Teledermatology: an overview

The main added value of teledermatology is to ensure a wider access to specialist skin care (“Telemedicine is a way of moving patient’s information rather than patients[1]).

Developed in Portland, Oregon in 1995 by the dermatologists Perednia and Brown as an application of telemedicine, recently teledermatology is experiencing a remarkable growth due to a large availability of smartphones, computers and other Internet connected devices, their portability, affordable cost and efficiency.

From a technological perspective three models of teledermatology could be implemented:

  • Store and forward method.
  • Real time videoconferencing.
  • A hybrid of the above.

The greatest benefit of the “store and forward” approach is the separation between the time of the acquisition of the image and the time of its assessment by the dermatologist; it avoids any interference with the daily workflow. Store & forward does not need for high-speed Internet connection; on the contrary high resolution and quality of the images are important features.

The real time video conferencing method has the advantage of a direct connection and interaction between the patient and the clinician but the availability of patient and physician at the same time is needed; in addition, video conferencing is highly dependent on the Internet connection and could be expensive because of technical issues.

Application on teledermatology     

Among the applications:

  • Remote provision of clinical services including diagnosis directly to the patient (primary teledermatology).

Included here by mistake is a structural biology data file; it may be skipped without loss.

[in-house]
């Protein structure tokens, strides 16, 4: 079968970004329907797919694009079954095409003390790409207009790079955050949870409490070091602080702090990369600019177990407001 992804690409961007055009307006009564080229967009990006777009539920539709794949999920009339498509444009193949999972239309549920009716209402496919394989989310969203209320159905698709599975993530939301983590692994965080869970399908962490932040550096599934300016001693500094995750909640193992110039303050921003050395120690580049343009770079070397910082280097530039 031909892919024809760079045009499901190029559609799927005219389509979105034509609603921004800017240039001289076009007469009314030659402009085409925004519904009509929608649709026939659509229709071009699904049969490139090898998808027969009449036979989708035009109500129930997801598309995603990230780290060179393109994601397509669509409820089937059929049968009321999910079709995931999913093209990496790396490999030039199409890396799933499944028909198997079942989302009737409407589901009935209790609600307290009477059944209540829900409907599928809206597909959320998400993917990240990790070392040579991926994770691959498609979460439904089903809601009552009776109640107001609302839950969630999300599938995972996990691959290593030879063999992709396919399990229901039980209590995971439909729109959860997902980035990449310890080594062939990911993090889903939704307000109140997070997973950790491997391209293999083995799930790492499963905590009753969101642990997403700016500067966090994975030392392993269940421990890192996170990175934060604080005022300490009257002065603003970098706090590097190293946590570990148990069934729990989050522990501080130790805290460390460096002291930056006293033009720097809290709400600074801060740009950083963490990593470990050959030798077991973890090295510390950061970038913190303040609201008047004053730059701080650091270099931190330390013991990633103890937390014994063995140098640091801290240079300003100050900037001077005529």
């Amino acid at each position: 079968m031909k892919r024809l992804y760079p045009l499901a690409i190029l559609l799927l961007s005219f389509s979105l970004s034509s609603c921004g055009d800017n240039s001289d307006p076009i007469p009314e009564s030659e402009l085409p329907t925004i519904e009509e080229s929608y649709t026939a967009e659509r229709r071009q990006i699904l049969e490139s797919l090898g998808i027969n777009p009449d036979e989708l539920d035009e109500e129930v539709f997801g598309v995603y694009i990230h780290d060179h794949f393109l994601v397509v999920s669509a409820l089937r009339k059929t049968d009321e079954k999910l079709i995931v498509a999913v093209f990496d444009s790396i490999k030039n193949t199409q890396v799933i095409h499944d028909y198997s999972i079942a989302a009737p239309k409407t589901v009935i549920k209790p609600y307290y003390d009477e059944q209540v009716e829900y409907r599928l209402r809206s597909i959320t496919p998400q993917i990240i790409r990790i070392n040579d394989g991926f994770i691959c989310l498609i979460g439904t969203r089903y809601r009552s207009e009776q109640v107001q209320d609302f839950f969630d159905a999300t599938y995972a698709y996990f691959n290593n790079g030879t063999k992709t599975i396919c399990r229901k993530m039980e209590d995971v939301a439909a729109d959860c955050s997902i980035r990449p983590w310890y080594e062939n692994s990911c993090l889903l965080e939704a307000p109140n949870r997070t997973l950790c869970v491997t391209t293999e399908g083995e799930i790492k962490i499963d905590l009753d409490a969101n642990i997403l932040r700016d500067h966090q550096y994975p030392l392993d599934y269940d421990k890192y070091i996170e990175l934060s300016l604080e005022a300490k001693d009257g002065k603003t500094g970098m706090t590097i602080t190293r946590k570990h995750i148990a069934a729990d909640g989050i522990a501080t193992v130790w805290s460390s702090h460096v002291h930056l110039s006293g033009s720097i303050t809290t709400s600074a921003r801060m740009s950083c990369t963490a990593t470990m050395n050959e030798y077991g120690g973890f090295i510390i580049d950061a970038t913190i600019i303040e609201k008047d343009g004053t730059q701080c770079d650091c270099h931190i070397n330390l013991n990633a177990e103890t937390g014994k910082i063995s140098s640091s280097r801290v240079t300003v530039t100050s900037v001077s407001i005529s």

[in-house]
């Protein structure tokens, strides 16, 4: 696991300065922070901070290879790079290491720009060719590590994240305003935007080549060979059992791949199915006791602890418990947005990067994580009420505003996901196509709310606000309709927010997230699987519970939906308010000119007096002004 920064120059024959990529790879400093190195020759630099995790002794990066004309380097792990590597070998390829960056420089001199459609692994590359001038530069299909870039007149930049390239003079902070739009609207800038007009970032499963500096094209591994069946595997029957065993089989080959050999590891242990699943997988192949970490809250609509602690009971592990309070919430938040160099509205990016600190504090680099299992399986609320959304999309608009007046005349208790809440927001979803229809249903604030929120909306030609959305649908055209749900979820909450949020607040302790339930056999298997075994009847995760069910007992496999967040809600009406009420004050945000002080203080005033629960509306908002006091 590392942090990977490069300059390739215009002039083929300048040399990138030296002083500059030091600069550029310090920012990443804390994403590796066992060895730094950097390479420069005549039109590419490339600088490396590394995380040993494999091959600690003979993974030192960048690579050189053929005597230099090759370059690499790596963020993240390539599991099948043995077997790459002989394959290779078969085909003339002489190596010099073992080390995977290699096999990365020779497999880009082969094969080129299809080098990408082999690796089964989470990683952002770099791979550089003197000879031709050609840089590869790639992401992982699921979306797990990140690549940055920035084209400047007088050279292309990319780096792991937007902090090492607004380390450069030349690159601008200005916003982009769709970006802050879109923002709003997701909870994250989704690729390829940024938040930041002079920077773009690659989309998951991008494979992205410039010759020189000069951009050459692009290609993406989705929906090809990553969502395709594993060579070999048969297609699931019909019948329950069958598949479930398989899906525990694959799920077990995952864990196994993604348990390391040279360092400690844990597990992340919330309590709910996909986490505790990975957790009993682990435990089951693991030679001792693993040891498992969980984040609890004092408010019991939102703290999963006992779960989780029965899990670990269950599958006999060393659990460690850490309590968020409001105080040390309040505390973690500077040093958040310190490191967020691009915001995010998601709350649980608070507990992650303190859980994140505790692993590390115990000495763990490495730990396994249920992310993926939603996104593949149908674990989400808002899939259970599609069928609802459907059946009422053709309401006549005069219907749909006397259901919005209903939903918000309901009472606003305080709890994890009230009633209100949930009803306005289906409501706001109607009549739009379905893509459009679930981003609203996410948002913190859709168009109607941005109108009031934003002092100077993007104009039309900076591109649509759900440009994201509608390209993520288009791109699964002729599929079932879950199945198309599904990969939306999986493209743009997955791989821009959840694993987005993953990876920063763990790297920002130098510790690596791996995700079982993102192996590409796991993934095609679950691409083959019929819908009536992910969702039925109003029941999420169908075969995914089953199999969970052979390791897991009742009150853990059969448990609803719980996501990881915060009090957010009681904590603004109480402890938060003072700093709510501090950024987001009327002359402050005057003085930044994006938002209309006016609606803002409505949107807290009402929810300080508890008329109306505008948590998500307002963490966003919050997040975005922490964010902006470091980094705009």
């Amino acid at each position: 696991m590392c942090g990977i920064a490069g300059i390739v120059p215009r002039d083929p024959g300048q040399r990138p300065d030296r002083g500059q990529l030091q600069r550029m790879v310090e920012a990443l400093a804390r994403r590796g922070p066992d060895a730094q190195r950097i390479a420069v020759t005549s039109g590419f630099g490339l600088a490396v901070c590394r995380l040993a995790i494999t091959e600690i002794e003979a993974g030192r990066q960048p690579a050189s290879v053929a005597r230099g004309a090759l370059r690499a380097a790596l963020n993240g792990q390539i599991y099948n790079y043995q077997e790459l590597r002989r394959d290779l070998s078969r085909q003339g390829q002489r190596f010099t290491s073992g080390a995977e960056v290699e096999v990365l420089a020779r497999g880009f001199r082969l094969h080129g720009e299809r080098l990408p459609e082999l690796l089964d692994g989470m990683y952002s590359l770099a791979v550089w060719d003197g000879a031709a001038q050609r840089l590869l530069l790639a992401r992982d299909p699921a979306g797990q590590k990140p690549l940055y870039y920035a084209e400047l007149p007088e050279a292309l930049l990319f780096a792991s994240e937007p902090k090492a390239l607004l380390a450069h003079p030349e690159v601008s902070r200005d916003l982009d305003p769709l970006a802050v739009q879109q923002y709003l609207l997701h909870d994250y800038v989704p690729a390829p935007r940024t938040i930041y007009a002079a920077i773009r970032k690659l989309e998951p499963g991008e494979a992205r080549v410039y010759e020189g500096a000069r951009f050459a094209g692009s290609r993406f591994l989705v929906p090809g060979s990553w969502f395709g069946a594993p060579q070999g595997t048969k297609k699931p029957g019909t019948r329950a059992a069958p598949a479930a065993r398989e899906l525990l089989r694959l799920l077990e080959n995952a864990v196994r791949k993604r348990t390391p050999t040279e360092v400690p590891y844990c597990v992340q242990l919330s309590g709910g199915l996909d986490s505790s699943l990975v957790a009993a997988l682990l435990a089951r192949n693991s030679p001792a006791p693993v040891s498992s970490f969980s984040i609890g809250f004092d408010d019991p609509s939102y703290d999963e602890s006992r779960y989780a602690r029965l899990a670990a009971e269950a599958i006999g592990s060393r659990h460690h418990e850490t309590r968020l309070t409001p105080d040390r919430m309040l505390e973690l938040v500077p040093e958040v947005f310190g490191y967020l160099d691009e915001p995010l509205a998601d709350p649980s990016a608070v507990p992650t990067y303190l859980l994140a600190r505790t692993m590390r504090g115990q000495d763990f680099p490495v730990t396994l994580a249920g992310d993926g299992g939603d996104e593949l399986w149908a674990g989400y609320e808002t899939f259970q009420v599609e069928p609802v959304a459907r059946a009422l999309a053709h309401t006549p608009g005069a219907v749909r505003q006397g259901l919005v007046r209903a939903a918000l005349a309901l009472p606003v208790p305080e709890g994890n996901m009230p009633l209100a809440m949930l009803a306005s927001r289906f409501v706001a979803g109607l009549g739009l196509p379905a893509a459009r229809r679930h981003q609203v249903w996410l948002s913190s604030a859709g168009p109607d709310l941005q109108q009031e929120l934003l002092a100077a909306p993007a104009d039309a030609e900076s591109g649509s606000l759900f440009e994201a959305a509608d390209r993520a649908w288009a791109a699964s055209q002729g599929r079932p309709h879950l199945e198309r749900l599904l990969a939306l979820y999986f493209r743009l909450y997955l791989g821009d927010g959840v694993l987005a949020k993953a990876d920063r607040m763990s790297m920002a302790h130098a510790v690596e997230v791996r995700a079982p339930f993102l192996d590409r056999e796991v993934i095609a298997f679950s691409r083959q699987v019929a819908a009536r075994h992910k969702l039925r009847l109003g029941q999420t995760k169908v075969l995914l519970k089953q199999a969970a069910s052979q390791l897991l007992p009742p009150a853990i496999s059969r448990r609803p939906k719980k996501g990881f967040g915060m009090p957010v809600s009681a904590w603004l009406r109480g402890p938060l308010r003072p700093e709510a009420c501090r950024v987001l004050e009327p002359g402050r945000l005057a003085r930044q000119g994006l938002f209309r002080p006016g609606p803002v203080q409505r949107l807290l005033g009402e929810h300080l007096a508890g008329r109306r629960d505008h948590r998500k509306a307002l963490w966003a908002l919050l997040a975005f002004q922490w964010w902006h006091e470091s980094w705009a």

• Consultation among healthcare providers e.g. collaboration between a referrer and a specialist (secondary teledermatology).
  • second opinion between two or more specialists (tertiary teledermatology).
  • Monitoring of the patient’s health conditions and of the evolution of suspicious lesions (follow up).
  • Triage (prioritization of patients and assessment of the need for in-person visits).
  • Remote access to educational resources.

The fig. 1 shows how the interaction between the patient and the dermatologist could be:

  • Direct through the use by the patient of his/her smartphone together with an app.
  • Mediated by a medical professional (e.g. the GP or the nurse in a pharmacy).

Typically, in the first case the images are photos of the involved lesion(s); only in few cases the patients have available a smartphone add-on allowing to take dermoscopic images. On the contrary in the “mediated interaction” a dermatoscope is typically used for the acquisition of the images.

Covid-19 and the teledermatology    

A recent survey[2] among dermatologists (434 respondents of 49 countries, mainly from Europe (85%)) reported that during the pandemic the users of teledermatology (TD) increased to 87%; before the pandemic they represented the 54% of the total number of interviewed dermatologists but only the 19% of them with a regular use.

Today - according to the survey - only 12% of the dermatologists are against the use of TD; they judge it inadequate to make a diagnosis.

[1] E. Tensen,. P. van der Heijden, M. W. M. Jaspers, L. Witkamp - Two Decades of Teledermatology: Current Status and Integration in National Healthcare Systems - Current Dermatology Reports - June 2016, Volume 5, Issue 2, pp 96–104.

1 P. Pala et al. – Teledermatology: idea, benefits and risks of modern age – A systematic review based on melanoma – Postepy Dermatol Alergol 2020 April; 37 (2):159-167; dpo: 10.5114/ada.2020.94834

[2] E. Moscarella, X P. Pasquali, E. Cinotti, L. Tognetti, G. Argenziano, P. Rubegni - A survey on teledermatology use and doctors’ perception in times of COVID-19 – a letter published in the Journal of European Academy of Dermatology and Venereology - JEADV 2020, 34, e755–e853.